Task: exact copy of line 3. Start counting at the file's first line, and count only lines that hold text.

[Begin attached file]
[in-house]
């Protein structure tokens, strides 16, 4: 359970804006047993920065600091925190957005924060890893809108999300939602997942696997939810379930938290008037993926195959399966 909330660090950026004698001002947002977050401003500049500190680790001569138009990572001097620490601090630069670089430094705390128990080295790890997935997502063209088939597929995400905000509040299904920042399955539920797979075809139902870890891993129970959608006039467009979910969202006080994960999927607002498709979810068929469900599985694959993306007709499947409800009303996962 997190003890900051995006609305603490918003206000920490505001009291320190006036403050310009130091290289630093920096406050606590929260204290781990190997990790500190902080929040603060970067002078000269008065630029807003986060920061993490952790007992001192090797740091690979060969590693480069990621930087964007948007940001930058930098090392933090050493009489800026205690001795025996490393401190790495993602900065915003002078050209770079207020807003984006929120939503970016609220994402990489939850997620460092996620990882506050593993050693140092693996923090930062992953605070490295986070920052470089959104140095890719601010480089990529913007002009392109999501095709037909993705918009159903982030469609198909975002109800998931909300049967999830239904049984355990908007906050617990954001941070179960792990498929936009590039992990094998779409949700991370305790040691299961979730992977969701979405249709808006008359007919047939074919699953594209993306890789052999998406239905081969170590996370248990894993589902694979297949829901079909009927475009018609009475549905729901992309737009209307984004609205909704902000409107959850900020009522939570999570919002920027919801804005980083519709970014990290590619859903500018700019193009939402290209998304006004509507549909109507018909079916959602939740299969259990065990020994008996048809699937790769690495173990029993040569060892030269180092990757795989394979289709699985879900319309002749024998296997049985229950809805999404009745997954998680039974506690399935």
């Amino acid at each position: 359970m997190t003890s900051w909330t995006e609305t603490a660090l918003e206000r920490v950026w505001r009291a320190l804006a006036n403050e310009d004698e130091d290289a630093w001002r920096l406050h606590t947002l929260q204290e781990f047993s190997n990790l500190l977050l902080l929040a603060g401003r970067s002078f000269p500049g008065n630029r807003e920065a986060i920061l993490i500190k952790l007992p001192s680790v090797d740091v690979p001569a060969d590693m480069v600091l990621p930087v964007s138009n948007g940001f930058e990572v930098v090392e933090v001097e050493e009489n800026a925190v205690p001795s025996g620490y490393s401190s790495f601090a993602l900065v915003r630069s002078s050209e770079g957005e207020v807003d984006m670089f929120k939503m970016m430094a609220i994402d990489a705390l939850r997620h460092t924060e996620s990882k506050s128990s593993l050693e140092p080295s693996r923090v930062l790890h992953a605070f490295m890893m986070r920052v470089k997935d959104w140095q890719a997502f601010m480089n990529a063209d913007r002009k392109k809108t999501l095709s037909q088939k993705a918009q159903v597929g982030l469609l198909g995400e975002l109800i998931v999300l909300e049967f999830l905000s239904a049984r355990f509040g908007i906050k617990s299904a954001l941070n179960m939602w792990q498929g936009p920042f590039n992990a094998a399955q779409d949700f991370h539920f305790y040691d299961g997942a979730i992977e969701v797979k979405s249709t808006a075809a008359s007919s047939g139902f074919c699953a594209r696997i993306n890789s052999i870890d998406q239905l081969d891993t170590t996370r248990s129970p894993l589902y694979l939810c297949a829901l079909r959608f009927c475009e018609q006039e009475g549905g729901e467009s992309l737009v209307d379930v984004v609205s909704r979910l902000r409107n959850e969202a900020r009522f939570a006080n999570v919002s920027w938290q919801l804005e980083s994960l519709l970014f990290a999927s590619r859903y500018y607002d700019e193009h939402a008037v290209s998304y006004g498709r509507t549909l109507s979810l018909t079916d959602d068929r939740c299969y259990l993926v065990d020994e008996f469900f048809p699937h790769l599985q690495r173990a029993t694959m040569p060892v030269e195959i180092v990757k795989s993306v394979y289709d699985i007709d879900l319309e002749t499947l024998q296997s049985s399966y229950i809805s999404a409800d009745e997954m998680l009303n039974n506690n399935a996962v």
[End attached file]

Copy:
């Amino acid at each position: 359970m997190t003890s900051w909330t995006e609305t603490a660090l918003e206000r920490v950026w505001r009291a320190l804006a006036n403050e310009d004698e130091d290289a630093w001002r920096l406050h606590t947002l929260q204290e781990f047993s190997n990790l500190l977050l902080l929040a603060g401003r970067s002078f000269p500049g008065n630029r807003e920065a986060i920061l993490i500190k952790l007992p001192s680790v090797d740091v690979p001569a060969d590693m480069v600091l990621p930087v964007s138009n948007g940001f930058e990572v930098v090392e933090v001097e050493e009489n800026a925190v205690p001795s025996g620490y490393s401190s790495f601090a993602l900065v915003r630069s002078s050209e770079g957005e207020v807003d984006m670089f929120k939503m970016m430094a609220i994402d990489a705390l939850r997620h460092t924060e996620s990882k506050s128990s593993l050693e140092p080295s693996r923090v930062l790890h992953a605070f490295m890893m986070r920052v470089k997935d959104w140095q890719a997502f601010m480089n990529a063209d913007r002009k392109k809108t999501l095709s037909q088939k993705a918009q159903v597929g982030l469609l198909g995400e975002l109800i998931v999300l909300e049967f999830l905000s239904a049984r355990f509040g908007i906050k617990s299904a954001l941070n179960m939602w792990q498929g936009p920042f590039n992990a094998a399955q779409d949700f991370h539920f305790y040691d299961g997942a979730i992977e969701v797979k979405s249709t808006a075809a008359s007919s047939g139902f074919c699953a594209r696997i993306n890789s052999i870890d998406q239905l081969d891993t170590t996370r248990s129970p894993l589902y694979l939810c297949a829901l079909r959608f009927c475009e018609q006039e009475g549905g729901e467009s992309l737009v209307d379930v984004v609205s909704r979910l902000r409107n959850e969202a900020r009522f939570a006080n999570v919002s920027w938290q919801l804005e980083s994960l519709l970014f990290a999927s590619r859903y500018y607002d700019e193009h939402a008037v290209s998304y006004g498709r509507t549909l109507s979810l018909t079916d959602d068929r939740c299969y259990l993926v065990d020994e008996f469900f048809p699937h790769l599985q690495r173990a029993t694959m040569p060892v030269e195959i180092v990757k795989s993306v394979y289709d699985i007709d879900l319309e002749t499947l024998q296997s049985s399966y229950i809805s999404a409800d009745e997954m998680l009303n039974n506690n399935a996962v």